Wednesday, 2 July 2014

The Non-Profit Zone

Last week we had a short break in Berlin, our first visit to that amazingly vibrant city. Opposite the former Check-point Charlie with it's iconic 'You are now entering the American Sector' notice is this billboard:
At first I thought it was an ironic riposte to global capitalism in keeping with the spirit of street art found everywhere in the city, actually it's supported by the Association of German Charitable Foundations. Just two weeks ago the UK government backed down from a proposal to outsource child protection services under fierce opposition from social work academics and Children England. I share Children England's concern about the 'commodification' of childhood by consumer culture and marketisation of services for children in need. Shouldn't there be areas of life that we agree to keep as 'Non Profit Zones'?

I spent yesterday afternoon at a seminar discussing 'Local Authority commissioning intentions' for children's services. Councils and the NHS are embracing 'Early Intervention' as one solution to their financial problems. It's the old idea that prevention is better than cure so investment in helping families before problems become too entrenched, more difficult and more expensive to change makes financial and ethical sense.

I am uneasy about some of the easy logic here. The motivation to help people is because they need a helping hand, not because it saves money further down the line even though it may be 'a stitch in time'. What is actually being 'commissioned' is our humanity to help another in need. The success of commissioned contracts is usually measured as outcomes set by the commissioner not the person being helped. Your outcome could be fewer children subject to child protection plans, mine might be to enjoy my kids more. I think the children would vote for more good times with Mam and Dad and that is what will make them happier, healthier and more settled in the long run.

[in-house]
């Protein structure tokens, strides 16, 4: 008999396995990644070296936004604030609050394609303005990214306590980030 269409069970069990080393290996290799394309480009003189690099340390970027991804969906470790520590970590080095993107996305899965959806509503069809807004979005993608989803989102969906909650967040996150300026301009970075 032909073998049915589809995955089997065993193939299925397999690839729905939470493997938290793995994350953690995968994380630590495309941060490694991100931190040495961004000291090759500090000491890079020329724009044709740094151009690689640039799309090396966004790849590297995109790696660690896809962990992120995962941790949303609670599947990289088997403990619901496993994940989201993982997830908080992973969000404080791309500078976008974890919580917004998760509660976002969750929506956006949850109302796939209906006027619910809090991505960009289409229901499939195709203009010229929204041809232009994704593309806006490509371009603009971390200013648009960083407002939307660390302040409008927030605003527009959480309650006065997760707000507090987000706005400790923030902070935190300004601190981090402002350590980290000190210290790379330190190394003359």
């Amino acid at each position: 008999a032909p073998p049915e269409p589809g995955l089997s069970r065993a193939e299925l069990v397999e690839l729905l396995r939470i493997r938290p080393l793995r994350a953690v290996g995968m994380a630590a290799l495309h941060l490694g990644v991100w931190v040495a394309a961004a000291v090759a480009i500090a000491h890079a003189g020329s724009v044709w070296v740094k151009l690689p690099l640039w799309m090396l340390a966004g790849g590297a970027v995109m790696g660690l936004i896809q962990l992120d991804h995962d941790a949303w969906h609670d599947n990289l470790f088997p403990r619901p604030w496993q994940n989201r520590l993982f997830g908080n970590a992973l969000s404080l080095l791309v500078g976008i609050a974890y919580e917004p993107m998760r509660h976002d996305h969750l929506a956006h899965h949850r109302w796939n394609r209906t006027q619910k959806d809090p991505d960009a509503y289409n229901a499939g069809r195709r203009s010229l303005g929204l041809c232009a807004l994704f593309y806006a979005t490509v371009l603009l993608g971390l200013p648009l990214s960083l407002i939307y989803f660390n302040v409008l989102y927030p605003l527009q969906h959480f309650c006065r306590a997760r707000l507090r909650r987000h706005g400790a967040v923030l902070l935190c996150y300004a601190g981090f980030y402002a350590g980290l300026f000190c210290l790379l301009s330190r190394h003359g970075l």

As soon as money is introduced into the relationship it is inevitable that questions of price will follow. However price has no relevance to what actually happens between the helper and the helped. The sorts of things that help another person are being with, understanding, showing care, belief, 'sticking with', trust. Remember any time in your life when you were helped and you will know what I mean.

This is especially true for children and why I think that nurturing, teaching and helping children and young people should be a 'Non-Profit Zone'.

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